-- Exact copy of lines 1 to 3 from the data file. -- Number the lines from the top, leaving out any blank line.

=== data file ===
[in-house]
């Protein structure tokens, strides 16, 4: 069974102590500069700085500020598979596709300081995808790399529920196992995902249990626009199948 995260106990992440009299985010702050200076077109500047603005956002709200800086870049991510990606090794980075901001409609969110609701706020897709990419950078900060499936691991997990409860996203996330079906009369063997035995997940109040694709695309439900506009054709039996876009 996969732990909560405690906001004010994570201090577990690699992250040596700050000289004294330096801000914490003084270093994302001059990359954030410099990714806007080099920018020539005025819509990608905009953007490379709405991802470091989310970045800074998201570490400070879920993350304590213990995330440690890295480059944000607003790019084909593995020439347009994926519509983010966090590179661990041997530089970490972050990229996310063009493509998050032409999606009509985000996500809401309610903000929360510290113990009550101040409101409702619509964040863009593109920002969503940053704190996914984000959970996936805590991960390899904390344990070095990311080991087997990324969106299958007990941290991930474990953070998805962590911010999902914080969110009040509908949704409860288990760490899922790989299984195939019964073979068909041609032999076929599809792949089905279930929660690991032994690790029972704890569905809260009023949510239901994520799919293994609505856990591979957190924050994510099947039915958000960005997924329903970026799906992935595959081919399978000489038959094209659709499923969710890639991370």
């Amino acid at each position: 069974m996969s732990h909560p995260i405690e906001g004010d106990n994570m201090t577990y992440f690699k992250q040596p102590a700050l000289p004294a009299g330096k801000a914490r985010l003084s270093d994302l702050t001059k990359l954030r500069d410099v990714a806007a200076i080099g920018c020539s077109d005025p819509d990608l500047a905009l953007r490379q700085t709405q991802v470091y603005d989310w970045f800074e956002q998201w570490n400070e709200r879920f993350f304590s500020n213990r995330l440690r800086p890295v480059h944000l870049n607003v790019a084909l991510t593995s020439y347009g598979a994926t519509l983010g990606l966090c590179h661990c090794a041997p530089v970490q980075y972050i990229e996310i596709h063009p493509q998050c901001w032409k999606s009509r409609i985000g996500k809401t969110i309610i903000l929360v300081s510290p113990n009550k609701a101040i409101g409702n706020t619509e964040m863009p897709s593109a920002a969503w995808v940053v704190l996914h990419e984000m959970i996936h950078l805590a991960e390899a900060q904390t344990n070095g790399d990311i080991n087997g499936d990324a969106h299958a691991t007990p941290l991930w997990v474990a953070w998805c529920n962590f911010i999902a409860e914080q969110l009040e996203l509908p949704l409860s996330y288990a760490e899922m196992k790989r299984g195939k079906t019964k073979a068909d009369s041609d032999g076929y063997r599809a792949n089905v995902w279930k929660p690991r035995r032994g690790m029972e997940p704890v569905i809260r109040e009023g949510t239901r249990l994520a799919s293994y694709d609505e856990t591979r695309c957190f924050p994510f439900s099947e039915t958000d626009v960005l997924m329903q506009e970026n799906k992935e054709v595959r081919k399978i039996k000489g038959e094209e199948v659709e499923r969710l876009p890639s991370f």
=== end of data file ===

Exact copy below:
[in-house]
């Protein structure tokens, strides 16, 4: 069974102590500069700085500020598979596709300081995808790399529920196992995902249990626009199948 995260106990992440009299985010702050200076077109500047603005956002709200800086870049991510990606090794980075901001409609969110609701706020897709990419950078900060499936691991997990409860996203996330079906009369063997035995997940109040694709695309439900506009054709039996876009 996969732990909560405690906001004010994570201090577990690699992250040596700050000289004294330096801000914490003084270093994302001059990359954030410099990714806007080099920018020539005025819509990608905009953007490379709405991802470091989310970045800074998201570490400070879920993350304590213990995330440690890295480059944000607003790019084909593995020439347009994926519509983010966090590179661990041997530089970490972050990229996310063009493509998050032409999606009509985000996500809401309610903000929360510290113990009550101040409101409702619509964040863009593109920002969503940053704190996914984000959970996936805590991960390899904390344990070095990311080991087997990324969106299958007990941290991930474990953070998805962590911010999902914080969110009040509908949704409860288990760490899922790989299984195939019964073979068909041609032999076929599809792949089905279930929660690991032994690790029972704890569905809260009023949510239901994520799919293994609505856990591979957190924050994510099947039915958000960005997924329903970026799906992935595959081919399978000489038959094209659709499923969710890639991370």
């Amino acid at each position: 069974m996969s732990h909560p995260i405690e906001g004010d106990n994570m201090t577990y992440f690699k992250q040596p102590a700050l000289p004294a009299g330096k801000a914490r985010l003084s270093d994302l702050t001059k990359l954030r500069d410099v990714a806007a200076i080099g920018c020539s077109d005025p819509d990608l500047a905009l953007r490379q700085t709405q991802v470091y603005d989310w970045f800074e956002q998201w570490n400070e709200r879920f993350f304590s500020n213990r995330l440690r800086p890295v480059h944000l870049n607003v790019a084909l991510t593995s020439y347009g598979a994926t519509l983010g990606l966090c590179h661990c090794a041997p530089v970490q980075y972050i990229e996310i596709h063009p493509q998050c901001w032409k999606s009509r409609i985000g996500k809401t969110i309610i903000l929360v300081s510290p113990n009550k609701a101040i409101g409702n706020t619509e964040m863009p897709s593109a920002a969503w995808v940053v704190l996914h990419e984000m959970i996936h950078l805590a991960e390899a900060q904390t344990n070095g790399d990311i080991n087997g499936d990324a969106h299958a691991t007990p941290l991930w997990v474990a953070w998805c529920n962590f911010i999902a409860e914080q969110l009040e996203l509908p949704l409860s996330y288990a760490e899922m196992k790989r299984g195939k079906t019964k073979a068909d009369s041609d032999g076929y063997r599809a792949n089905v995902w279930k929660p690991r035995r032994g690790m029972e997940p704890v569905i809260r109040e009023g949510t239901r249990l994520a799919s293994y694709d609505e856990t591979r695309c957190f924050p994510f439900s099947e039915t958000d626009v960005l997924m329903q506009e970026n799906k992935e054709v595959r081919k399978i039996k000489g038959e094209e199948v659709e499923r969710l876009p890639s991370f």